Through an international love story, Sue Smith’s Kryptonite examines the relationship between the personal realm and our wider circumstances. When Lian first met Dylan at an Australian University in pre-Tiananmen 1989, she was a new immigrant from China and Dylan had looked every bit the quintessential middle class Australian preoccupied with surfing and student protests. Over the years, Lian returns to Dylan for a series of brief but dramatic encounters, and by 2014, they are almost entirely different people, and we question if the countries from which they emerge, have evolved correspondingly, into virtually unrecognisable entities.
Freedom, idealism and innocence are put through the wringer in Smith’s play, in which we witness the ravages of time on the beauty of youth. Growing old is a tragedy, but not because of the inevitable deterioration of flesh. It is what happens to the heart and soul as time wears on, not just for each person, but also for the worlds in which we dwell. We cannot travel back in time, and our nations will never revert to a purer state. Indeed, the past is painted as though through rose-coloured glasses, but it is a persuasive picture that Smith creates. In Kryptonite, the loss of our innocence is certain, and sad. Smith’s work is emotional and powerful, with a perspective of our recent histories that feels accurate and is deeply perceptive.
The character Lian is particularly well-written, with an authenticity in speech and sense of humour that is quite outstanding. Performed by the brilliantly astute Ursula Mills, the role becomes thoroughly familiar, even though realistic Chinese women are rarely seen on our stages. She is surprisingly funny, and her motivations in each sequence are concise, keeping us engaged with her storytelling in a plot that can be a little convoluted at times. Mills is required to speak and sing in Chinese languages over the course of the show, but proficiency is lacking although her conviction remains strong. There is an oversimplification in some of Lian’s darker moments, but the actor never fails to bring a delicious fire to the drama when required. Also captivating is Tim Walter who is yin to Mills’ yang. Chemistry between the two are not quite exceptional, but they find a harmonious balance that brings great elucidation to the play’s themes and concepts. Walter’s work is thoughtful and confident, but the lightness in his presence, while delightful for the younger Dylan, is a hindrance in several of his graver moments. His depiction of a jaded politician in his late forties is not entirely convincing, but as a young man confused and enchanted by the object of his affections, Walter is charmingly captivating.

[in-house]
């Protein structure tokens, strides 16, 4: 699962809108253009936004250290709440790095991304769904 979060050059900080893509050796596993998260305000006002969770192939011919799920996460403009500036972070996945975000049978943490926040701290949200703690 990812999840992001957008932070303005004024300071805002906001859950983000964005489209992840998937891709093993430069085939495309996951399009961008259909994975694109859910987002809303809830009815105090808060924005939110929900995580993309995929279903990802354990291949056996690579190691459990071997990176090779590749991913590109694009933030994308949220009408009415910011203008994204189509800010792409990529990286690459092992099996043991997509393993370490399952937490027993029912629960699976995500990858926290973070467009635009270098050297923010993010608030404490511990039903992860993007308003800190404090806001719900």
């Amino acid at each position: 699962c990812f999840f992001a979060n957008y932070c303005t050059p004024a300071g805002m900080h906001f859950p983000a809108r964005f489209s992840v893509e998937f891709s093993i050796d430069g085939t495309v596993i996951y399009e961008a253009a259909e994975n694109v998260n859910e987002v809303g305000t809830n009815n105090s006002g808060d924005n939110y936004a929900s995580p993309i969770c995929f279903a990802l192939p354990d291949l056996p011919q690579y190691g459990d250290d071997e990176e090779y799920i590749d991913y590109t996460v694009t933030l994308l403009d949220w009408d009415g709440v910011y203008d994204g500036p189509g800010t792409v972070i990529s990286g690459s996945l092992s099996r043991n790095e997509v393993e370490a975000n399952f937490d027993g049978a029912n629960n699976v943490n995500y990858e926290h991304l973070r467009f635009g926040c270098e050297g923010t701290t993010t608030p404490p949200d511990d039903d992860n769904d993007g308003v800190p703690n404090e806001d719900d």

Geordie Brookman’s direction retains the challenging nature of the plot’s non-chronological timeline, but provides a good sense of clarity to the narrative. He succeeds in manufacturing a believable romance out of a complex framework of dramatic shifts in time and spaces, but some of the script’s political details are subsumed by his emphasis on pace and rhythms. The show is an enjoyable one. Its scenes are dynamic and unpredictable, always introducing fresh elements to ensure a gripping experience. Design aspects are not greatly ambitious, but they help tell the story with efficiency and elegance.
Kryptonite talks about how we have changed as nations of people, but its views of China are more exacting than how it sees its own country. The Australian play shows the evolution of a foreign land through its distinct junctures of transformation, but it is less brutal with its self-reflection. Yet again, we find meaning through the definition of an other, but this time, we move focus from our perverse European obsession to a place closer to home. China is a significant trading partner, with an astronomical rise in recent times that sees its influence spread across the world, not only in monetary terms, but also cultural and social. The first officially recorded Chinese migrant arrived in 1818 and today, Australians with Asian heritage number at 2.4 million. While we still seem to avoid it like a comic hero avoids a mythical adversary, the importance of finding a way to articulate that experience and relationship is impossible to overstate.